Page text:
French Consumer Recession Worse than Italy’s
As discussed earlier (see post) the French economy continues to struggle. The nation's consumer recession is now thought to be worse than Italy's.
Markit (Trevor Balchin): - “France has overtaken Italy as having the worst performing retail sector of the three largest euro area economies. Sales fell at a survey-record pace, as did employment. Italy registered another steep drop in sales, while German retailers witnessed a flat trend in March.”
French economic output data suggests that the GDP growth - which has been lagging the Output PMI Index - will be in the red for a good portion of 2013.
A big part of the economic stagnation in France was caused by the implementation of the country's own version of the "fiscal cliff".
WSJ: - Mr. Hollande's government responded to the weaker economy in 2012 by raising taxes by €7 billion ($9 billion) to try to limit the damage to public finances. If the government hadn't done this, along with a smaller effort to curb public spending, the deficit would have increased above 5.5% of output, finance minister Pierre Moscovici said in a radio interview Friday. Another €20 billion of taxes have since been introduced for 2013.
But there is now evidence that tax increases are hurting the economy with Insee reporting that consumer spending power fell last year for the first time since 1984. Households, who typically make up well over half of GDP, cut their spending for the second month in a row in February and haven't spent as little since June 2010, Friday's data showed.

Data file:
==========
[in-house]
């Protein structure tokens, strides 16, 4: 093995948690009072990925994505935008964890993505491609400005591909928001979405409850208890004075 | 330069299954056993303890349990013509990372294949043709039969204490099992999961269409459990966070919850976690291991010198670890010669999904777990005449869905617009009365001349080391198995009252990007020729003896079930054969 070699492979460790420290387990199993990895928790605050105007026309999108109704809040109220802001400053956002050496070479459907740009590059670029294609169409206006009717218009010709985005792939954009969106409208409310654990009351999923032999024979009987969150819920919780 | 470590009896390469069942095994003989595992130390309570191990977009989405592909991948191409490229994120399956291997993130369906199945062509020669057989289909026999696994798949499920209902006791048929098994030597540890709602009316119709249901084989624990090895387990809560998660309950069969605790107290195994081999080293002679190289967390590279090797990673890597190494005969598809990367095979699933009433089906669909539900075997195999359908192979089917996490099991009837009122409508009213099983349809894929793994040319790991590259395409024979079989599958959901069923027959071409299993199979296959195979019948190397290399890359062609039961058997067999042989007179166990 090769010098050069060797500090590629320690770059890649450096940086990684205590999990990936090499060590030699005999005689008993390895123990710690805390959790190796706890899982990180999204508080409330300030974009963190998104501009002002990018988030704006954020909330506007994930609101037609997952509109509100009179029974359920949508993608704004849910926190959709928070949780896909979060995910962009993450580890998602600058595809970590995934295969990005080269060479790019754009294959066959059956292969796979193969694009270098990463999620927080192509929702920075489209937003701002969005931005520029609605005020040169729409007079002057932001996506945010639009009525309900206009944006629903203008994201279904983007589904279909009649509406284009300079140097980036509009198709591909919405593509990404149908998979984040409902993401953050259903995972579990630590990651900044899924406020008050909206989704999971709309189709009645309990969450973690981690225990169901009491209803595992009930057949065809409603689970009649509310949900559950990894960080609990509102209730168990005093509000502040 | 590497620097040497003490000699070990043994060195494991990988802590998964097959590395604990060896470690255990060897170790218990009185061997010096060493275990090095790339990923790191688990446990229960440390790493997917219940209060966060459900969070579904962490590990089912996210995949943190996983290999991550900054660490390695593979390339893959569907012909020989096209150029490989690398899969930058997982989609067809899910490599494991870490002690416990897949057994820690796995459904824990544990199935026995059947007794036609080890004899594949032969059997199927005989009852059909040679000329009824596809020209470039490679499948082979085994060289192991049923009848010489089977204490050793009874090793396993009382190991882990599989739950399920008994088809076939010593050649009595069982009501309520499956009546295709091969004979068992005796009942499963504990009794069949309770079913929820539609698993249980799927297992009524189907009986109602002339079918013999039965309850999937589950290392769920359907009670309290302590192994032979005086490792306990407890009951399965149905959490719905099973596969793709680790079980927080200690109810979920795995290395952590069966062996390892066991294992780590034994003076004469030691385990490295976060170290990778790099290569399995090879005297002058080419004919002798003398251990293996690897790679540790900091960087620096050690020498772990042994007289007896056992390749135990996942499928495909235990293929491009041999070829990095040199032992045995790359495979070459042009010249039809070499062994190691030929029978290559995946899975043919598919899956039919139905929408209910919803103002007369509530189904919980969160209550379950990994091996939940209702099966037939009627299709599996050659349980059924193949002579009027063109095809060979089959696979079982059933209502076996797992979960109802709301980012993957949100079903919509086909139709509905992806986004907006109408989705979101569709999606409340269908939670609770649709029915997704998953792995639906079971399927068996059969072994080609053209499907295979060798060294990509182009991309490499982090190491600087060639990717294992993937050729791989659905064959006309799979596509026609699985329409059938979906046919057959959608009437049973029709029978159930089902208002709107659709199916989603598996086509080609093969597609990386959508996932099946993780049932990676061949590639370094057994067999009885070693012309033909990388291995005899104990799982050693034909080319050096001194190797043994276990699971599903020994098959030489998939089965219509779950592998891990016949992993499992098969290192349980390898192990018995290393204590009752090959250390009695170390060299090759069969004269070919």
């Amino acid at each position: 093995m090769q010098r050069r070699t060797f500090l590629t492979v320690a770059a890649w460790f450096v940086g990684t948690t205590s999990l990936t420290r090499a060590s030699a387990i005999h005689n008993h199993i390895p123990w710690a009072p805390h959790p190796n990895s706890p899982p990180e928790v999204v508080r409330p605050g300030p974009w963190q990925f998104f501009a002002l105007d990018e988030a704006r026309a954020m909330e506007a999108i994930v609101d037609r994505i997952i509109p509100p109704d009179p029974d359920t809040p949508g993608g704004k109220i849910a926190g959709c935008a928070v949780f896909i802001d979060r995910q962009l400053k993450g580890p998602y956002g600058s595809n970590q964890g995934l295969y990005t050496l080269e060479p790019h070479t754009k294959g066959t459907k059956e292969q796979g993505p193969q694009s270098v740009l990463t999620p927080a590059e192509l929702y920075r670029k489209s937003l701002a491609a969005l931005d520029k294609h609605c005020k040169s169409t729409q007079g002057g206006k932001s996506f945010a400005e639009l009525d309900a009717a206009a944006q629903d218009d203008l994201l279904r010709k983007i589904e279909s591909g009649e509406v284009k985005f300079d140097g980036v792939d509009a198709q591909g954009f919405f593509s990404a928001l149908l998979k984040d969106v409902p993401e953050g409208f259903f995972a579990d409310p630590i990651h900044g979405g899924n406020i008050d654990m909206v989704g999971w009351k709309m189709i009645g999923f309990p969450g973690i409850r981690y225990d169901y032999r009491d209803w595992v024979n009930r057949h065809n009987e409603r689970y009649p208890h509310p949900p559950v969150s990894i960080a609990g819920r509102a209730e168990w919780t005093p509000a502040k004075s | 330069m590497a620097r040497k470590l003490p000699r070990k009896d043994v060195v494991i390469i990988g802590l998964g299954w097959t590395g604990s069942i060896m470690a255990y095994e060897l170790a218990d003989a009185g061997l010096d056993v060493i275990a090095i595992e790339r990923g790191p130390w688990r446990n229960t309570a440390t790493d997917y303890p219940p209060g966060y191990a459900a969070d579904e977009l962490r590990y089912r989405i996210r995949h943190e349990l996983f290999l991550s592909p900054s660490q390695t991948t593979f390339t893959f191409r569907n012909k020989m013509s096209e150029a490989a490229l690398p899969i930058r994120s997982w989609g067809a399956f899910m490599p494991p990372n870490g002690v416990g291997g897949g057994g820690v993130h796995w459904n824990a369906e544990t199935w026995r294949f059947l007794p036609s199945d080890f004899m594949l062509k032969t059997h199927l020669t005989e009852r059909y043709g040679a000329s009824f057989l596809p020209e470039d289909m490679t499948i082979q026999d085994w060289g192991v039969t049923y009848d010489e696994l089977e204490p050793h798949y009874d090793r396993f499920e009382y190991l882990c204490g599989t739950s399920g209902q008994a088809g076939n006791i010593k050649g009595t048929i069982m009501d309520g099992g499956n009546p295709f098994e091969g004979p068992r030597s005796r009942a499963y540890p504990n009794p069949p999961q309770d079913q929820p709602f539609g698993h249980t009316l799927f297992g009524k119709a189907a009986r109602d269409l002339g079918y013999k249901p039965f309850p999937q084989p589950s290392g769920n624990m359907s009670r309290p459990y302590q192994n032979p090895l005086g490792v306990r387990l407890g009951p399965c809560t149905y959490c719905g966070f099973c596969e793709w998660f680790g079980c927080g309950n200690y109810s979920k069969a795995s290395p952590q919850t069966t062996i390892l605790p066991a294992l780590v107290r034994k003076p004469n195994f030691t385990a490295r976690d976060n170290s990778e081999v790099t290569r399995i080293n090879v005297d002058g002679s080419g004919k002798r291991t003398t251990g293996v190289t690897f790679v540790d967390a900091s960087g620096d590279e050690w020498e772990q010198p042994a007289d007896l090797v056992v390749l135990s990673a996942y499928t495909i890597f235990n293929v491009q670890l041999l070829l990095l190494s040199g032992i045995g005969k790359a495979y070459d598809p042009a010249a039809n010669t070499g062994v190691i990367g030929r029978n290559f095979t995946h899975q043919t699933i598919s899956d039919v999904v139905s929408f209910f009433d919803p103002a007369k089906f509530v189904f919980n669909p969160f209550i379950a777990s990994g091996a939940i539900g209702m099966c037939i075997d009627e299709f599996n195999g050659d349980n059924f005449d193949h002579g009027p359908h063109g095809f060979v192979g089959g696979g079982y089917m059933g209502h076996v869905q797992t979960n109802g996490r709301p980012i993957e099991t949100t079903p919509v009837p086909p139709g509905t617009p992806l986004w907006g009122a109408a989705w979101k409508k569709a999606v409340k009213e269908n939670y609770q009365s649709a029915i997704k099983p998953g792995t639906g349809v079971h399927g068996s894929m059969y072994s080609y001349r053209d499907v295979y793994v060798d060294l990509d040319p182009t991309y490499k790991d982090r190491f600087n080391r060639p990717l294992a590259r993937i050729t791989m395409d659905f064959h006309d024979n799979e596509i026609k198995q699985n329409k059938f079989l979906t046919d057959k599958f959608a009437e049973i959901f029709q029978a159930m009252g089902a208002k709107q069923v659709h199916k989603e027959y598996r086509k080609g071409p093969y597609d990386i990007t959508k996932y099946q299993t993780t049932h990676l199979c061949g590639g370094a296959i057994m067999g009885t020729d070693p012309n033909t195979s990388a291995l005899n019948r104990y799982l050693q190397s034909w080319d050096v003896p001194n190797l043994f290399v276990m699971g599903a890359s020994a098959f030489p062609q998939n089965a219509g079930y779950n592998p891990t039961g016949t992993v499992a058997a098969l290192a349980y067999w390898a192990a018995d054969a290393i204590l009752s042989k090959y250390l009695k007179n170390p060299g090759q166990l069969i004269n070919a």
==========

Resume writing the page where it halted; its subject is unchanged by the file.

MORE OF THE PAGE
Retail sales indicator in France now points to conditions that are worse than during the 2008 recession.
As the French recession deepens, it is dragging down economic activity indicators for the Eurozone as a whole.
Moreover, the current crisis in Cyprus is expected to reverberate across Europe. In spite of being a tiny portion of the EMU's GDP, the psychological impact of Cyprus' botched "bailout" on the area consumers (and possibly banks) is expected to be material. The markets have in fact begun pricing in worsening economic slump in the Eurozone, particularly relative to the US. The recent decline in the euro has been relentless.
The confluence of Cyprus events and the recession in France and elsewhere across the area has prompted JPMorgan economists to downgrade their expectations for the Eurozone 2013 GDP growth - once again significantly below consensus. Europe just can't catch a break.
Source: Sober Look
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